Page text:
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ON THE MORNING PRAYER DAILY
THROUGHOUT THE YEAR.
"THIS present world affordeth not any thing comparable unto the public duties of religion."-Hooker.
Repeat the Rubric.
¶ At the beginning of the Morning Prayer the Minister shall read with a loud voice some one or more of these Sentences of the Scriptures that follow. And then he shall say that which is written after the said Sentences.
1. What may that part of the service alluded to in the Rubric be called?
The Preface, which consists of sentences selected from the Holy Scriptures, and an exhortation grounded upon them.
2. Why does the service commence in this manner?
Since nothing can so effectually awaken us to a pious frame of mind as the words of God speaking to us, our service begins, as did that of the primitive Church, with a preface, to dispose the minds of the congregation to a reverent performance of that duty upon which they are now entering. "Before thou prayest prepare thyself." (Ecclus. xvii. 23.)
3. To what do the sentences particularly relate?
To repentance, and confession of sins, which naturally stand first in the devotion of guilty creatures like ourselves.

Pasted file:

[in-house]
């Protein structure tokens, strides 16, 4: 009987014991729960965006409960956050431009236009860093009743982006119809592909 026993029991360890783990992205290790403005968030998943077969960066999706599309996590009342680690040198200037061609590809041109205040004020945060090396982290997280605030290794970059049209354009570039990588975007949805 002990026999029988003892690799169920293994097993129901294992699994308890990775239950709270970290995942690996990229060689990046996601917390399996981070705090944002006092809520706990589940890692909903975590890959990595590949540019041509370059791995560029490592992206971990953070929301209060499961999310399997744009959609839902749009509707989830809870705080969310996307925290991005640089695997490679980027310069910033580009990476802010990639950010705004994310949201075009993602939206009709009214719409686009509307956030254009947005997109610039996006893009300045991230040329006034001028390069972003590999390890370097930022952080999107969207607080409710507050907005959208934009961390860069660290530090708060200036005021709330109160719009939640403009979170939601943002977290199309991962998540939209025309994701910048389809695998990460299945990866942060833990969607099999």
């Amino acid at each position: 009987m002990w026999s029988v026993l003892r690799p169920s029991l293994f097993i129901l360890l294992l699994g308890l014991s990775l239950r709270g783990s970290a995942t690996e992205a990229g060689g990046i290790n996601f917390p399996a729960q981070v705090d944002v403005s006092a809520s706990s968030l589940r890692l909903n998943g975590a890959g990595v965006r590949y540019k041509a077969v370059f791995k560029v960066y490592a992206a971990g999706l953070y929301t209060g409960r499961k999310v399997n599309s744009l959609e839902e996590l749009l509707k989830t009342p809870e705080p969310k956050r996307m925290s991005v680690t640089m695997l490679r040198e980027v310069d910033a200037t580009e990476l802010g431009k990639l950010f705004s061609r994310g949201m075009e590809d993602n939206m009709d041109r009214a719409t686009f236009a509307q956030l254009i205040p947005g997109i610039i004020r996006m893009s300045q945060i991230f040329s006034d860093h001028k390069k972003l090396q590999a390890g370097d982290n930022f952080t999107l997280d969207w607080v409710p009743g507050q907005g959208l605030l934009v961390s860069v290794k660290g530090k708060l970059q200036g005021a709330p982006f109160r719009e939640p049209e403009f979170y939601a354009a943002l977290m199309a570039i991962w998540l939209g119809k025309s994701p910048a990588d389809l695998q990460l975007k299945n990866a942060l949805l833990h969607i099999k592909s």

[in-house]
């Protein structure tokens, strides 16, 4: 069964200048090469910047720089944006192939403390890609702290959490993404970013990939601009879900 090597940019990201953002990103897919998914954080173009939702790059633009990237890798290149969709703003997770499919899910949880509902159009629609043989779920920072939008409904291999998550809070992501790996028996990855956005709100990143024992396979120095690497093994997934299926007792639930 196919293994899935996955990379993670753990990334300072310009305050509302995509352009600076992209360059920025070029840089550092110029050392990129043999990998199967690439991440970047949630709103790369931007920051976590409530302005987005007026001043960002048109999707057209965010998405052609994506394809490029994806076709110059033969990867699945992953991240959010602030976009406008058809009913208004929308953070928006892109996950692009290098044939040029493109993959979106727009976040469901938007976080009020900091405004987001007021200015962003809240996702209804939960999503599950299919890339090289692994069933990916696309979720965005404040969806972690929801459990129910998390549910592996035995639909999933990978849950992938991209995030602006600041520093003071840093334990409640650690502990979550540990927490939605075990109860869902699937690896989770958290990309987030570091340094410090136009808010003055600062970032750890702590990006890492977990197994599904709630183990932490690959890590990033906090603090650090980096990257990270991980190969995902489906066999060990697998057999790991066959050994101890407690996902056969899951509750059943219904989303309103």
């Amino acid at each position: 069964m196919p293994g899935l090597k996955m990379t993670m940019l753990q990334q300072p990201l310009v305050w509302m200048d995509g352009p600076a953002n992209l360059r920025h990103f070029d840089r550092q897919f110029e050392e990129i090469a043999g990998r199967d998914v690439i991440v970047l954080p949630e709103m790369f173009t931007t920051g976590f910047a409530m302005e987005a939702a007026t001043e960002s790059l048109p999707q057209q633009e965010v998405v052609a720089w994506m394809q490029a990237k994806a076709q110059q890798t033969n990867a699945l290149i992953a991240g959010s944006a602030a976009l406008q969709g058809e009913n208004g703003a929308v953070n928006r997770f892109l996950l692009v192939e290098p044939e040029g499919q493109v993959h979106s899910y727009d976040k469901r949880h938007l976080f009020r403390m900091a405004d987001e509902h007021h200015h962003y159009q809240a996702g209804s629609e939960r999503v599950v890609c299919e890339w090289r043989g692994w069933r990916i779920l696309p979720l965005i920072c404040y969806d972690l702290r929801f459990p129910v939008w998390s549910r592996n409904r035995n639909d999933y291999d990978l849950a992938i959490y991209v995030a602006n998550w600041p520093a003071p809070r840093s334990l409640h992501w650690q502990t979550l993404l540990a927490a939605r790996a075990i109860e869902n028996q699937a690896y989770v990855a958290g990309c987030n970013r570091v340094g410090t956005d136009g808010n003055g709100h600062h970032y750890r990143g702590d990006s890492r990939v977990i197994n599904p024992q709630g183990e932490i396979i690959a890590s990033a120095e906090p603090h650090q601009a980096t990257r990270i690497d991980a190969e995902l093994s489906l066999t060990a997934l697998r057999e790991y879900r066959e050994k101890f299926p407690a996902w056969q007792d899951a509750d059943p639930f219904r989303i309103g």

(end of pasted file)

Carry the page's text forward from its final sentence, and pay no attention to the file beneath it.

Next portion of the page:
4. Repeat the sentences.
WHEN the wicked man turneth away from his wickedness that he hath committed, and doeth that which is lawful and right, he shall save his soul alive. Ezek. xviii. 27.
I acknowledge my transgressions, and my sin is ever before Psalm li. 3.
Hide thy face from my sins, and blot out all mine iniquities. Psalm li. 9.
The sacrifices of God are a broken spirit: a broken and a contrite heart, O God, thou wilt not despise. Psalm li. 17.
Rend your heart, and not your garments, and turn unto the Lord your God: for he is gracious and merciful, slow to anger, and of great kindness, and repenteth him of the evil. Joel
To the Lord our God belong mercies and forgivenesses, though we have rebelled against him: neither have we obeyed the voice of the Lord our God, to walk in his laws which he set before us. Dan. ix. 9, 10.
O Lord, correct me, but with judgment; not in thine anger, lest thou bring me to nothing. Jer. x. 24. Psalm vi. 1.
Repent ye; for the kingdom of heaven is at hand. St. Matt. iii. 2.
I will arise, and go to my Father, and will say unto him, Father, I have sinned against heaven, and before thee, and am no more worthy to be called thy son. St. Luke xv. 18, 19.
Enter not into judgment with thy servant, O Lord; for in thy sight shall no man living be justified. Psalm cxlii. 2.
If we say that we have no sin, we deceive ourselves, and the truth is not in us; but, if we confess our sins, he is faithful and just to forgive us our sins, and to cleanse us from all unrighteousness. 1 St. John i. 8, 9.
5. What term is given to the address which the minister now makes to the congregation?
It is called the Exhortation, and demands our most serious attention from the excellent instruction it contains; and we ought silently and attentively to hearken to this seasonable introduction to the Service of the Church.
6. Repeat the Exhortation.